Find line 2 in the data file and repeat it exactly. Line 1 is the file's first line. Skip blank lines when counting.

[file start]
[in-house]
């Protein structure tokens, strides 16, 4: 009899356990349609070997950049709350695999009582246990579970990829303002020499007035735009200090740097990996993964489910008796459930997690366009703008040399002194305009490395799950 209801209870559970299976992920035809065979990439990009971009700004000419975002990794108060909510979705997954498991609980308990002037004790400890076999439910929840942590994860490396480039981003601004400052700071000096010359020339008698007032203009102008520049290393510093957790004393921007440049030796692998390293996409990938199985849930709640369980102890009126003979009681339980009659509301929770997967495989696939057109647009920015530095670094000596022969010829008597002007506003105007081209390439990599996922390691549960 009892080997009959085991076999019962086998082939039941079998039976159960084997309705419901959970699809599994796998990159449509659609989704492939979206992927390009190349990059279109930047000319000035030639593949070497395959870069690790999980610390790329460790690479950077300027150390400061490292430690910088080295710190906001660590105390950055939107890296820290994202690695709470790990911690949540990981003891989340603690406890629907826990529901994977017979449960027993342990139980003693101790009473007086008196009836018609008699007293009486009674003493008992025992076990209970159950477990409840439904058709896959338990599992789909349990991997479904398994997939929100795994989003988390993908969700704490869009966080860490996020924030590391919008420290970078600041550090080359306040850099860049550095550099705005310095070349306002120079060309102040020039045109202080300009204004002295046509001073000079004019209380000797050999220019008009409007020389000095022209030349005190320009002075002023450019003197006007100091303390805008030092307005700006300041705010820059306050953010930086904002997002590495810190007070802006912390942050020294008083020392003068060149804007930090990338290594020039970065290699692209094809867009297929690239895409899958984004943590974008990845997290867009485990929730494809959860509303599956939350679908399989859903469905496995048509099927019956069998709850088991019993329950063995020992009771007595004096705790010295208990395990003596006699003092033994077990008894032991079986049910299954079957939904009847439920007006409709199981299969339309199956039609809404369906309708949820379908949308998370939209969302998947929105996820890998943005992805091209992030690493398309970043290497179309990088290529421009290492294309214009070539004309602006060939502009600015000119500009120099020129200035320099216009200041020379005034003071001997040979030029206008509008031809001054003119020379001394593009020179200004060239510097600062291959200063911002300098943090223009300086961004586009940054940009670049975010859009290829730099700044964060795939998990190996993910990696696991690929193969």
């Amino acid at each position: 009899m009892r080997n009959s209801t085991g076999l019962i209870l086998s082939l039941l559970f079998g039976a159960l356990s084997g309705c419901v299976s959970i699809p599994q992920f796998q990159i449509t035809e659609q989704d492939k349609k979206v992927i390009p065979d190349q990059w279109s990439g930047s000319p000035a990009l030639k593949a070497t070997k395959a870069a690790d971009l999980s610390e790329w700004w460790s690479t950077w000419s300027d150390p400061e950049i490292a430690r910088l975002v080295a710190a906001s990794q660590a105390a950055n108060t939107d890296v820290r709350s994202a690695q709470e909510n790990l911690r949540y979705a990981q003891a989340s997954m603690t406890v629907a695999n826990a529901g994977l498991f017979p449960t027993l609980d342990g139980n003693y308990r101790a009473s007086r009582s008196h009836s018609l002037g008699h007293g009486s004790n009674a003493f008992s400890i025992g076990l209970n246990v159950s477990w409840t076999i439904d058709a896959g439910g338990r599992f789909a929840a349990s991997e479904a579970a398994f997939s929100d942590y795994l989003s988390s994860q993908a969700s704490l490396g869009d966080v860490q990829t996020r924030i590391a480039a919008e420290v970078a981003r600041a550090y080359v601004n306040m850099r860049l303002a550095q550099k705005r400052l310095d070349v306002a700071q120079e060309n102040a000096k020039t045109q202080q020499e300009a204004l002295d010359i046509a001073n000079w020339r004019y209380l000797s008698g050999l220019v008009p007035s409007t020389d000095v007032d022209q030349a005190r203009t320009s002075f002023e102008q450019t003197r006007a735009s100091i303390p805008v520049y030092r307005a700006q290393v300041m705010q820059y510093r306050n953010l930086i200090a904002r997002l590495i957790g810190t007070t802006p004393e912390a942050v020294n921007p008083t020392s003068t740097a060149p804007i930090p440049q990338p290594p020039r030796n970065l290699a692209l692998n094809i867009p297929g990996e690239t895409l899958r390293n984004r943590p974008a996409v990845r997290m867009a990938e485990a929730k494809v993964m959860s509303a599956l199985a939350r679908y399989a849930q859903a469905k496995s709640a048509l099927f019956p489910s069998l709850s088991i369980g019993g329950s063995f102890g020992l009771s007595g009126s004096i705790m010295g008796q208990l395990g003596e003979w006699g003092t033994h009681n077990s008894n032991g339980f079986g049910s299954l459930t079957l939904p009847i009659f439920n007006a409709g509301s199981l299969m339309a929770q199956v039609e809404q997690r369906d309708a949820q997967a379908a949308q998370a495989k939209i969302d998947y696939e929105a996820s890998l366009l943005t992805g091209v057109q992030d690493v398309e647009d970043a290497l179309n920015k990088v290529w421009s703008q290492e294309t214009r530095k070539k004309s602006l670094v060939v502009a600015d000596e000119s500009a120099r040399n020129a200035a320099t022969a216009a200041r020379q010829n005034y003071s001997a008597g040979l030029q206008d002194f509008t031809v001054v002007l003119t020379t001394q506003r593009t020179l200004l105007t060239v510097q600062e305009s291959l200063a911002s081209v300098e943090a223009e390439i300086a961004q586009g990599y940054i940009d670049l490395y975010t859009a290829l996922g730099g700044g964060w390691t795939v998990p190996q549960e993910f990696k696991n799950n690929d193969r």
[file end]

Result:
């Protein structure tokens, strides 16, 4: 009899356990349609070997950049709350695999009582246990579970990829303002020499007035735009200090740097990996993964489910008796459930997690366009703008040399002194305009490395799950 209801209870559970299976992920035809065979990439990009971009700004000419975002990794108060909510979705997954498991609980308990002037004790400890076999439910929840942590994860490396480039981003601004400052700071000096010359020339008698007032203009102008520049290393510093957790004393921007440049030796692998390293996409990938199985849930709640369980102890009126003979009681339980009659509301929770997967495989696939057109647009920015530095670094000596022969010829008597002007506003105007081209390439990599996922390691549960 009892080997009959085991076999019962086998082939039941079998039976159960084997309705419901959970699809599994796998990159449509659609989704492939979206992927390009190349990059279109930047000319000035030639593949070497395959870069690790999980610390790329460790690479950077300027150390400061490292430690910088080295710190906001660590105390950055939107890296820290994202690695709470790990911690949540990981003891989340603690406890629907826990529901994977017979449960027993342990139980003693101790009473007086008196009836018609008699007293009486009674003493008992025992076990209970159950477990409840439904058709896959338990599992789909349990991997479904398994997939929100795994989003988390993908969700704490869009966080860490996020924030590391919008420290970078600041550090080359306040850099860049550095550099705005310095070349306002120079060309102040020039045109202080300009204004002295046509001073000079004019209380000797050999220019008009409007020389000095022209030349005190320009002075002023450019003197006007100091303390805008030092307005700006300041705010820059306050953010930086904002997002590495810190007070802006912390942050020294008083020392003068060149804007930090990338290594020039970065290699692209094809867009297929690239895409899958984004943590974008990845997290867009485990929730494809959860509303599956939350679908399989859903469905496995048509099927019956069998709850088991019993329950063995020992009771007595004096705790010295208990395990003596006699003092033994077990008894032991079986049910299954079957939904009847439920007006409709199981299969339309199956039609809404369906309708949820379908949308998370939209969302998947929105996820890998943005992805091209992030690493398309970043290497179309990088290529421009290492294309214009070539004309602006060939502009600015000119500009120099020129200035320099216009200041020379005034003071001997040979030029206008509008031809001054003119020379001394593009020179200004060239510097600062291959200063911002300098943090223009300086961004586009940054940009670049975010859009290829730099700044964060795939998990190996993910990696696991690929193969």